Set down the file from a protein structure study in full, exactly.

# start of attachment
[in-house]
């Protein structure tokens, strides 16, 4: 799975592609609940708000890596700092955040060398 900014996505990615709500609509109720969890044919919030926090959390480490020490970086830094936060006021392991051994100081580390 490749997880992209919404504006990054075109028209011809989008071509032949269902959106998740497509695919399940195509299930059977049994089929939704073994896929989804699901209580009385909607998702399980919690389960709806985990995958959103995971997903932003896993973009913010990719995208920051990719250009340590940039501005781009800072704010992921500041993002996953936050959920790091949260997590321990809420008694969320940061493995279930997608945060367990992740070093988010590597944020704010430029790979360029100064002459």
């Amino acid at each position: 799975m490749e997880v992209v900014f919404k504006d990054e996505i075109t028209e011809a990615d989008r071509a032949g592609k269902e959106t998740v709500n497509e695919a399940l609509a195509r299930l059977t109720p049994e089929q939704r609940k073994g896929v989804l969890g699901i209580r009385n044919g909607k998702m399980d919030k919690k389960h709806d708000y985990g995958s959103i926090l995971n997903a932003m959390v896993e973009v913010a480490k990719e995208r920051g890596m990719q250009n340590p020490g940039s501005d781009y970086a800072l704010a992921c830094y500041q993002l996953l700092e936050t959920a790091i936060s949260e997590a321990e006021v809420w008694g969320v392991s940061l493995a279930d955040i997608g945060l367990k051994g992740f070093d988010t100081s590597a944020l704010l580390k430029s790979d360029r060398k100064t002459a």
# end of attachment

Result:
[in-house]
């Protein structure tokens, strides 16, 4: 799975592609609940708000890596700092955040060398 900014996505990615709500609509109720969890044919919030926090959390480490020490970086830094936060006021392991051994100081580390 490749997880992209919404504006990054075109028209011809989008071509032949269902959106998740497509695919399940195509299930059977049994089929939704073994896929989804699901209580009385909607998702399980919690389960709806985990995958959103995971997903932003896993973009913010990719995208920051990719250009340590940039501005781009800072704010992921500041993002996953936050959920790091949260997590321990809420008694969320940061493995279930997608945060367990992740070093988010590597944020704010430029790979360029100064002459």
């Amino acid at each position: 799975m490749e997880v992209v900014f919404k504006d990054e996505i075109t028209e011809a990615d989008r071509a032949g592609k269902e959106t998740v709500n497509e695919a399940l609509a195509r299930l059977t109720p049994e089929q939704r609940k073994g896929v989804l969890g699901i209580r009385n044919g909607k998702m399980d919030k919690k389960h709806d708000y985990g995958s959103i926090l995971n997903a932003m959390v896993e973009v913010a480490k990719e995208r920051g890596m990719q250009n340590p020490g940039s501005d781009y970086a800072l704010a992921c830094y500041q993002l996953l700092e936050t959920a790091i936060s949260e997590a321990e006021v809420w008694g969320v392991s940061l493995a279930d955040i997608g945060l367990k051994g992740f070093d988010t100081s590597a944020l704010l580390k430029s790979d360029r060398k100064t002459a």